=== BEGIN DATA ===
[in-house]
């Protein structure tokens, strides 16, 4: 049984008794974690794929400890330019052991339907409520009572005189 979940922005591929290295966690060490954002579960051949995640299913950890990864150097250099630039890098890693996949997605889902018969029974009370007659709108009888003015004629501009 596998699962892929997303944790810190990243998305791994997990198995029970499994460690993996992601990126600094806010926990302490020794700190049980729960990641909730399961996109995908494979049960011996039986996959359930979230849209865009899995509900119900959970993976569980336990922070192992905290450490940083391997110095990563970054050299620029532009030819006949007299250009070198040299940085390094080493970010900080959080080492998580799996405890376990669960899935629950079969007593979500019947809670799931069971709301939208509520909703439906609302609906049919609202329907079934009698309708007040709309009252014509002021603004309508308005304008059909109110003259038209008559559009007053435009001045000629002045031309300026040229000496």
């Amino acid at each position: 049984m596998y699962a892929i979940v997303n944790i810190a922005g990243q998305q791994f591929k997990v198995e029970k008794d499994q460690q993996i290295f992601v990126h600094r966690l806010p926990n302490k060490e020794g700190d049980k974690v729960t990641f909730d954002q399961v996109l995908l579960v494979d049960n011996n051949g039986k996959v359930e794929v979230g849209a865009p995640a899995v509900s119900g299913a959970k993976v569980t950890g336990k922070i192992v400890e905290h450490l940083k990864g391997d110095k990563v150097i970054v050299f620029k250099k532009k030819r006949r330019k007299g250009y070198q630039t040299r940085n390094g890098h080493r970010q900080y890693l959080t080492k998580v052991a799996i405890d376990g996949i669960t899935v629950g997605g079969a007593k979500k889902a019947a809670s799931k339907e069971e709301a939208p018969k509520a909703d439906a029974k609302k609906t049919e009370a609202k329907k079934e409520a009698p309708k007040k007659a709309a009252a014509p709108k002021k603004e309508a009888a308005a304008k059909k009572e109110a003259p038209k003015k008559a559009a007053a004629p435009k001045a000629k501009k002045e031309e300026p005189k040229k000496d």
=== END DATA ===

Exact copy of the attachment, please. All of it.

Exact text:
[in-house]
């Protein structure tokens, strides 16, 4: 049984008794974690794929400890330019052991339907409520009572005189 979940922005591929290295966690060490954002579960051949995640299913950890990864150097250099630039890098890693996949997605889902018969029974009370007659709108009888003015004629501009 596998699962892929997303944790810190990243998305791994997990198995029970499994460690993996992601990126600094806010926990302490020794700190049980729960990641909730399961996109995908494979049960011996039986996959359930979230849209865009899995509900119900959970993976569980336990922070192992905290450490940083391997110095990563970054050299620029532009030819006949007299250009070198040299940085390094080493970010900080959080080492998580799996405890376990669960899935629950079969007593979500019947809670799931069971709301939208509520909703439906609302609906049919609202329907079934009698309708007040709309009252014509002021603004309508308005304008059909109110003259038209008559559009007053435009001045000629002045031309300026040229000496």
């Amino acid at each position: 049984m596998y699962a892929i979940v997303n944790i810190a922005g990243q998305q791994f591929k997990v198995e029970k008794d499994q460690q993996i290295f992601v990126h600094r966690l806010p926990n302490k060490e020794g700190d049980k974690v729960t990641f909730d954002q399961v996109l995908l579960v494979d049960n011996n051949g039986k996959v359930e794929v979230g849209a865009p995640a899995v509900s119900g299913a959970k993976v569980t950890g336990k922070i192992v400890e905290h450490l940083k990864g391997d110095k990563v150097i970054v050299f620029k250099k532009k030819r006949r330019k007299g250009y070198q630039t040299r940085n390094g890098h080493r970010q900080y890693l959080t080492k998580v052991a799996i405890d376990g996949i669960t899935v629950g997605g079969a007593k979500k889902a019947a809670s799931k339907e069971e709301a939208p018969k509520a909703d439906a029974k609302k609906t049919e009370a609202k329907k079934e409520a009698p309708k007040k007659a709309a009252a014509p709108k002021k603004e309508a009888a308005a304008k059909k009572e109110a003259p038209k003015k008559a559009a007053a004629p435009k001045a000629k501009k002045e031309e300026p005189k040229k000496d």